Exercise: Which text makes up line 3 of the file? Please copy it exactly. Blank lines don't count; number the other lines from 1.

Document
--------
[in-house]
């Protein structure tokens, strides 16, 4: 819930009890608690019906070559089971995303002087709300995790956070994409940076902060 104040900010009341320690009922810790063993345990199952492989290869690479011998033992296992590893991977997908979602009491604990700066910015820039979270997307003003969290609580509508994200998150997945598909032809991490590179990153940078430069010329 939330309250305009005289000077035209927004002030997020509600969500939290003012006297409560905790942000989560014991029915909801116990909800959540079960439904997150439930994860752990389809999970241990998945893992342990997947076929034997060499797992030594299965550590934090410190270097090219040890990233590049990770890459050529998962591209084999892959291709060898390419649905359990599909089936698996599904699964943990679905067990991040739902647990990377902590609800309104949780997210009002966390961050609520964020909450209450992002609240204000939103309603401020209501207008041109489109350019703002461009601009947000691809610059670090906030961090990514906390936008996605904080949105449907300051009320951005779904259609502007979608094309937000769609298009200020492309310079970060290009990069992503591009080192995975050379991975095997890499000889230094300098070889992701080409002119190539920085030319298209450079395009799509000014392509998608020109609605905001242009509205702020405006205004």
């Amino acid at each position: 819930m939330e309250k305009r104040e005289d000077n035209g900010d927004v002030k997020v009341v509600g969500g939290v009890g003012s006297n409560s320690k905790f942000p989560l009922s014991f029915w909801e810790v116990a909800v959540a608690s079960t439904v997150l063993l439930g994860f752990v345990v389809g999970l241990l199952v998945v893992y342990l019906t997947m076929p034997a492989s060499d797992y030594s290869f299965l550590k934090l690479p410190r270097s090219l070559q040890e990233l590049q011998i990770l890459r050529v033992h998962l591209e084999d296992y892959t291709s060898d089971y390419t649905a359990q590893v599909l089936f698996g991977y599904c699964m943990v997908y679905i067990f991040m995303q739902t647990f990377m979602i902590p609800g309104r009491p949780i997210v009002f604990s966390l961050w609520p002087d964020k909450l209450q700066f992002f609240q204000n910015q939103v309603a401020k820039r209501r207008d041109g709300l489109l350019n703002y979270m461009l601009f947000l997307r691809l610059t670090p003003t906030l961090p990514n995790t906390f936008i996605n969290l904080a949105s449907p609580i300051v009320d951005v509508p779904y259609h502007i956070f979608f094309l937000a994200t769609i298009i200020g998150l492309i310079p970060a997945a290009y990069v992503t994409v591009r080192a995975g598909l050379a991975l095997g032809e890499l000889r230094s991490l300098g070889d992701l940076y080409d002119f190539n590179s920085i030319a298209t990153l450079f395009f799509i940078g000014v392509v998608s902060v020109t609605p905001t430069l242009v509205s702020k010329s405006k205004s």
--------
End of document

């Amino acid at each position: 819930m939330e309250k305009r104040e005289d000077n035209g900010d927004v002030k997020v009341v509600g969500g939290v009890g003012s006297n409560s320690k905790f942000p989560l009922s014991f029915w909801e810790v116990a909800v959540a608690s079960t439904v997150l063993l439930g994860f752990v345990v389809g999970l241990l199952v998945v893992y342990l019906t997947m076929p034997a492989s060499d797992y030594s290869f299965l550590k934090l690479p410190r270097s090219l070559q040890e990233l590049q011998i990770l890459r050529v033992h998962l591209e084999d296992y892959t291709s060898d089971y390419t649905a359990q590893v599909l089936f698996g991977y599904c699964m943990v997908y679905i067990f991040m995303q739902t647990f990377m979602i902590p609800g309104r009491p949780i997210v009002f604990s966390l961050w609520p002087d964020k909450l209450q700066f992002f609240q204000n910015q939103v309603a401020k820039r209501r207008d041109g709300l489109l350019n703002y979270m461009l601009f947000l997307r691809l610059t670090p003003t906030l961090p990514n995790t906390f936008i996605n969290l904080a949105s449907p609580i300051v009320d951005v509508p779904y259609h502007i956070f979608f094309l937000a994200t769609i298009i200020g998150l492309i310079p970060a997945a290009y990069v992503t994409v591009r080192a995975g598909l050379a991975l095997g032809e890499l000889r230094s991490l300098g070889d992701l940076y080409d002119f190539n590179s920085i030319a298209t990153l450079f395009f799509i940078g000014v392509v998608s902060v020109t609605p905001t430069l242009v509205s702020k010329s405006k205004s």